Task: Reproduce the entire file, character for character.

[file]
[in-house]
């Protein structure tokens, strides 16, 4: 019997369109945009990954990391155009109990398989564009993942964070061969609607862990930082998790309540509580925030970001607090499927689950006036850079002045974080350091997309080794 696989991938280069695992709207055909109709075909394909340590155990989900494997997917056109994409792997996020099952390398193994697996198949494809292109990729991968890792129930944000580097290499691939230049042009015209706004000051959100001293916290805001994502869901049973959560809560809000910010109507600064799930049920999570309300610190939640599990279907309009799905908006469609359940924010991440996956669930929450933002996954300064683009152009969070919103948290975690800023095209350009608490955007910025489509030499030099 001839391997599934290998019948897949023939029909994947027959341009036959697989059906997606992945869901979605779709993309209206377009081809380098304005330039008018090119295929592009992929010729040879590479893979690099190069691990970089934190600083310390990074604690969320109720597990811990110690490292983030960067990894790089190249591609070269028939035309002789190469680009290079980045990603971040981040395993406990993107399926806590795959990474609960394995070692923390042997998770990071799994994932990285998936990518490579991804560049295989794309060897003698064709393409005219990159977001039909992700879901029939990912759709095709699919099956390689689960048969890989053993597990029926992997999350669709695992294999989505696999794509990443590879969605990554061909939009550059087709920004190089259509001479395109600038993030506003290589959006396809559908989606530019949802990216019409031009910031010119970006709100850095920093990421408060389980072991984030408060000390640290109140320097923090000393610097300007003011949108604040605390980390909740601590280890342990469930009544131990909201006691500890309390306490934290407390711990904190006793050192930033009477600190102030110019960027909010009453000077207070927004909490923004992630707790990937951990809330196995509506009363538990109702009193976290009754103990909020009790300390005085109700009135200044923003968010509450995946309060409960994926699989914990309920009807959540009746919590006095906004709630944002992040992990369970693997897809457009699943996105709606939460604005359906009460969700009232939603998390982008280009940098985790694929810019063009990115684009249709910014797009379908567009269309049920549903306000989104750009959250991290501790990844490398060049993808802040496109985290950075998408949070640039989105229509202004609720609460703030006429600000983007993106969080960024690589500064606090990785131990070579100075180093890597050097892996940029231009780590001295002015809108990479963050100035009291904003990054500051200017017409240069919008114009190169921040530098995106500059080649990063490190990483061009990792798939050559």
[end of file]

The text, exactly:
[in-house]
């Protein structure tokens, strides 16, 4: 019997369109945009990954990391155009109990398989564009993942964070061969609607862990930082998790309540509580925030970001607090499927689950006036850079002045974080350091997309080794 696989991938280069695992709207055909109709075909394909340590155990989900494997997917056109994409792997996020099952390398193994697996198949494809292109990729991968890792129930944000580097290499691939230049042009015209706004000051959100001293916290805001994502869901049973959560809560809000910010109507600064799930049920999570309300610190939640599990279907309009799905908006469609359940924010991440996956669930929450933002996954300064683009152009969070919103948290975690800023095209350009608490955007910025489509030499030099 001839391997599934290998019948897949023939029909994947027959341009036959697989059906997606992945869901979605779709993309209206377009081809380098304005330039008018090119295929592009992929010729040879590479893979690099190069691990970089934190600083310390990074604690969320109720597990811990110690490292983030960067990894790089190249591609070269028939035309002789190469680009290079980045990603971040981040395993406990993107399926806590795959990474609960394995070692923390042997998770990071799994994932990285998936990518490579991804560049295989794309060897003698064709393409005219990159977001039909992700879901029939990912759709095709699919099956390689689960048969890989053993597990029926992997999350669709695992294999989505696999794509990443590879969605990554061909939009550059087709920004190089259509001479395109600038993030506003290589959006396809559908989606530019949802990216019409031009910031010119970006709100850095920093990421408060389980072991984030408060000390640290109140320097923090000393610097300007003011949108604040605390980390909740601590280890342990469930009544131990909201006691500890309390306490934290407390711990904190006793050192930033009477600190102030110019960027909010009453000077207070927004909490923004992630707790990937951990809330196995509506009363538990109702009193976290009754103990909020009790300390005085109700009135200044923003968010509450995946309060409960994926699989914990309920009807959540009746919590006095906004709630944002992040992990369970693997897809457009699943996105709606939460604005359906009460969700009232939603998390982008280009940098985790694929810019063009990115684009249709910014797009379908567009269309049920549903306000989104750009959250991290501790990844490398060049993808802040496109985290950075998408949070640039989105229509202004609720609460703030006429600000983007993106969080960024690589500064606090990785131990070579100075180093890597050097892996940029231009780590001295002015809108990479963050100035009291904003990054500051200017017409240069919008114009190169921040530098995106500059080649990063490190990483061009990792798939050559």